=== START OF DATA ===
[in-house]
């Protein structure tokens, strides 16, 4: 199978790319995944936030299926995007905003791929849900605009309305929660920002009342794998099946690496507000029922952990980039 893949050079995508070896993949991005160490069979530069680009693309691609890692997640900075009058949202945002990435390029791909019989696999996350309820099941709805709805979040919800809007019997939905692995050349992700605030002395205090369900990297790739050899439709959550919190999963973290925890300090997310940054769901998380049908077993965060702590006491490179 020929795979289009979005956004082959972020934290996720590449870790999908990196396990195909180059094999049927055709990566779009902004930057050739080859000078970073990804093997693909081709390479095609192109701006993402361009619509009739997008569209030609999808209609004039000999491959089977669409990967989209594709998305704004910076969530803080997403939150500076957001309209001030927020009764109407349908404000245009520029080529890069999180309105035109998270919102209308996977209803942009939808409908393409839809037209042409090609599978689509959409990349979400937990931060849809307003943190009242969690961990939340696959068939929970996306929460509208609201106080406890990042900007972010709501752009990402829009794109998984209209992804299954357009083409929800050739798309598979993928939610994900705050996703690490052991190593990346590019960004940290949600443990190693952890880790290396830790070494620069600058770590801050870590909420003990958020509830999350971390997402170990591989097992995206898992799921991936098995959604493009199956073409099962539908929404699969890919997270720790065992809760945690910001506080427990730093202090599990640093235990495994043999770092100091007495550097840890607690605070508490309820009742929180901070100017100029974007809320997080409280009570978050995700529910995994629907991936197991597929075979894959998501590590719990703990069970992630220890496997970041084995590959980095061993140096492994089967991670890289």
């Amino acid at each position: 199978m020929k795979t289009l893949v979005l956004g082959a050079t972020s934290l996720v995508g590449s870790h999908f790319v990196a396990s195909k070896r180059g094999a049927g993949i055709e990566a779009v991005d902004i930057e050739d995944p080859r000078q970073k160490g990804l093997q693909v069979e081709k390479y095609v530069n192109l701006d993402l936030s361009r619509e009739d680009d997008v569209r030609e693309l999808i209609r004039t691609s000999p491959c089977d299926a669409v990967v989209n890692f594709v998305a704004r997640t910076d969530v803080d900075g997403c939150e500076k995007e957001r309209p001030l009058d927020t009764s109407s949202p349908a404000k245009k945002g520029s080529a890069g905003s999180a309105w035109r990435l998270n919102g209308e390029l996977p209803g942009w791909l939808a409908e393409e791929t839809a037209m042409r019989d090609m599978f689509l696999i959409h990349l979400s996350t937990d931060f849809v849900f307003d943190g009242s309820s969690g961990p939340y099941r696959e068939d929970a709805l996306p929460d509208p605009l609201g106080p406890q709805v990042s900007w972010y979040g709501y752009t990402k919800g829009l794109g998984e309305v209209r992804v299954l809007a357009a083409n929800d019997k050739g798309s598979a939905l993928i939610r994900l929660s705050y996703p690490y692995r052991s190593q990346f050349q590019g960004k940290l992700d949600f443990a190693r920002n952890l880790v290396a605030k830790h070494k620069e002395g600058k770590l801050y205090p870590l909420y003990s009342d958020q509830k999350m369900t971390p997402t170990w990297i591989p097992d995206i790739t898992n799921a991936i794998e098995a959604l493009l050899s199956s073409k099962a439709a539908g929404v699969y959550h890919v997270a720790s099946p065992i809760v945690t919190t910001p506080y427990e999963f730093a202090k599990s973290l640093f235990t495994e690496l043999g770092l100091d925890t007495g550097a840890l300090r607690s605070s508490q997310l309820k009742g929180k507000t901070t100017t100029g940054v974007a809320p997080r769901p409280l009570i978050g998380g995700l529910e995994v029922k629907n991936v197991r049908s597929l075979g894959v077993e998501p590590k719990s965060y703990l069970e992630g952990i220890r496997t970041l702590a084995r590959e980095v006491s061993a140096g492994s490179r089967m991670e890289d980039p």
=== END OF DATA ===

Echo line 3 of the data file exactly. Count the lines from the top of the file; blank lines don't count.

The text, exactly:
């Amino acid at each position: 199978m020929k795979t289009l893949v979005l956004g082959a050079t972020s934290l996720v995508g590449s870790h999908f790319v990196a396990s195909k070896r180059g094999a049927g993949i055709e990566a779009v991005d902004i930057e050739d995944p080859r000078q970073k160490g990804l093997q693909v069979e081709k390479y095609v530069n192109l701006d993402l936030s361009r619509e009739d680009d997008v569209r030609e693309l999808i209609r004039t691609s000999p491959c089977d299926a669409v990967v989209n890692f594709v998305a704004r997640t910076d969530v803080d900075g997403c939150e500076k995007e957001r309209p001030l009058d927020t009764s109407s949202p349908a404000k245009k945002g520029s080529a890069g905003s999180a309105w035109r990435l998270n919102g209308e390029l996977p209803g942009w791909l939808a409908e393409e791929t839809a037209m042409r019989d090609m599978f689509l696999i959409h990349l979400s996350t937990d931060f849809v849900f307003d943190g009242s309820s969690g961990p939340y099941r696959e068939d929970a709805l996306p929460d509208p605009l609201g106080p406890q709805v990042s900007w972010y979040g709501y752009t990402k919800g829009l794109g998984e309305v209209r992804v299954l809007a357009a083409n929800d019997k050739g798309s598979a939905l993928i939610r994900l929660s705050y996703p690490y692995r052991s190593q990346f050349q590019g960004k940290l992700d949600f443990a190693r920002n952890l880790v290396a605030k830790h070494k620069e002395g600058k770590l801050y205090p870590l909420y003990s009342d958020q509830k999350m369900t971390p997402t170990w990297i591989p097992d995206i790739t898992n799921a991936i794998e098995a959604l493009l050899s199956s073409k099962a439709a539908g929404v699969y959550h890919v997270a720790s099946p065992i809760v945690t919190t910001p506080y427990e999963f730093a202090k599990s973290l640093f235990t495994e690496l043999g770092l100091d925890t007495g550097a840890l300090r607690s605070s508490q997310l309820k009742g929180k507000t901070t100017t100029g940054v974007a809320p997080r769901p409280l009570i978050g998380g995700l529910e995994v029922k629907n991936v197991r049908s597929l075979g894959v077993e998501p590590k719990s965060y703990l069970e992630g952990i220890r496997t970041l702590a084995r590959e980095v006491s061993a140096g492994s490179r089967m991670e890289d980039p």